Public Security

The rise of transnational crime and terrorism has challenged existing security and enforcement arrangements in federal countries. Federal countries have a plethora of agencies and institutions at different levels of government tasked with enforcement and security functions. While these organizations were established with specific mandates in mind, assignment of responsibilities are not quite as clear cut as envisaged. Overlapping mandates, mission creep and different institutional cultures often lead to inter-service competition rather than cooperation. This in turn creates operational problems and hinders effective public security management.

The rise of drug crime and terrorism underscores the need for closer coordination between agencies and across orders of government. As a result the ever-expanding domestic security agenda has shown that no level of government or no one agency is equipped to confront these challenges on its own. Furthermore, except federal police and investigative agencies specially established for the prosecution of federal crime (USA, Australia), or as institution for intergovernmental coordination (Germany), federal security and intelligence agencies are traditionally oriented towards confronting external threats (incl. customs).

This program, on the basis of an analysis of the basic public security challenges of several federations and the federal/intergovernmental context of the public security domain seeks to draw comparative conclusions on innovative modes of intergovernmental and interdepartmental cooperation. It is implemented jointly by the Forum and the Gimenez Abad Foundation (Saragossa, Spain) and will run until 2013. Christian Leuprecht from the Royal Military College, Kingston, is the program’s lead expert.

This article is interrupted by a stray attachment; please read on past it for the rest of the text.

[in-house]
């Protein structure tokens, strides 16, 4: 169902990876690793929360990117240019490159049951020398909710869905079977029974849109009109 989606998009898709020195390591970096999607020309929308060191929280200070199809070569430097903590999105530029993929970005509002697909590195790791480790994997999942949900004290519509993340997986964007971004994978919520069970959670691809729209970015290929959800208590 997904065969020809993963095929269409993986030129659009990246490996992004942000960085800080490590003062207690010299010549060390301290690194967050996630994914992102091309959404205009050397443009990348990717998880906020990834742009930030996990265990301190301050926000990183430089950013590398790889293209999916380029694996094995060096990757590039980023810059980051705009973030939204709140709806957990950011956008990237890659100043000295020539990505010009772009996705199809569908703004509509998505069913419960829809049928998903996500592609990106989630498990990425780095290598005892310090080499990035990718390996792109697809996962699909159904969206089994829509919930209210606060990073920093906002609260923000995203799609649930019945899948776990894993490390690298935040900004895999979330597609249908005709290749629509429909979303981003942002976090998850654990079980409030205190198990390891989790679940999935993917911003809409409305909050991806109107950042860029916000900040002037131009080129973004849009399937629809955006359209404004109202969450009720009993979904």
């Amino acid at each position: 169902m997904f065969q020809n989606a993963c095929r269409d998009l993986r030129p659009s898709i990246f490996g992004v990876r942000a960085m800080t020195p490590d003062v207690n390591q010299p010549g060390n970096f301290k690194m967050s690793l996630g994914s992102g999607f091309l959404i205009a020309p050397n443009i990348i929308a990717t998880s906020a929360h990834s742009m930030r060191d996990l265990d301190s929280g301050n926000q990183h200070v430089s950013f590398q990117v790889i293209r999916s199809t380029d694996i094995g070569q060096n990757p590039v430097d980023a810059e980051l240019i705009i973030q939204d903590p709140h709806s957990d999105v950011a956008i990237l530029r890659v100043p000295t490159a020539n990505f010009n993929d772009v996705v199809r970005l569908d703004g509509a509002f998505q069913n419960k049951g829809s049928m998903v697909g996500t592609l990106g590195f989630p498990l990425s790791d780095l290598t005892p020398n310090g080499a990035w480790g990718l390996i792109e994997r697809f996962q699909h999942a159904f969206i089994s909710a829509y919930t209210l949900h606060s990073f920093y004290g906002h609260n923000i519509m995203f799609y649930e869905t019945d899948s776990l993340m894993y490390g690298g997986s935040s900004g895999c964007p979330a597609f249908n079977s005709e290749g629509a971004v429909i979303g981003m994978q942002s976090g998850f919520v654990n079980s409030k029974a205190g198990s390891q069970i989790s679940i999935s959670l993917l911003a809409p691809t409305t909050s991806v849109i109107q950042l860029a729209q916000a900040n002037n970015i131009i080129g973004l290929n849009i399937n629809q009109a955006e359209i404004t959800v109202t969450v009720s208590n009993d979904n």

The first phase of the public security program, initiated in 2009, has focused on the three federations of North America. The choice of these three countries is shaped by geography, their federal governing arrangements, and consequently their shared security concerns. To date, the Forum has organized two closed-door workshops in North America: the first took place in Washington D.C. (November 2009) followed by a second meeting in Tijuana, Mexico (March 2010).  These events brought together experts, policy-makers and uniformed officers from Canada, Mexico and the United States to discuss candidly how improved coordination and policing reform have contributed to a more efficient and effective response to threats to public safety.

Subsequent phases of this program examined security challenges and responses in India. There was a workshop on “India faces emerging internal security challenges” that the Forum organized in collaboration with India’s Centre for Public Affairs (CPA) in New Delhi on March 19, 2010 for 22 participants working in the field. A second workshop co-organized with CPA was held in New Delhi on April 29, 2010. With the support of the Inter-State Council of the Government of India, the CPA and Forum organized an international conference “Security Management in Federal Countries” in December 2010 in New Delhi. The conference explored the following themes: 1) The Ideas, Premises and Practices of Public Security; 2) Mechanics of Public Security: Practical Experiences and Innovations; and 3) Emerging Jurisdictional Issues in Public Security: Challenges, and Responses.

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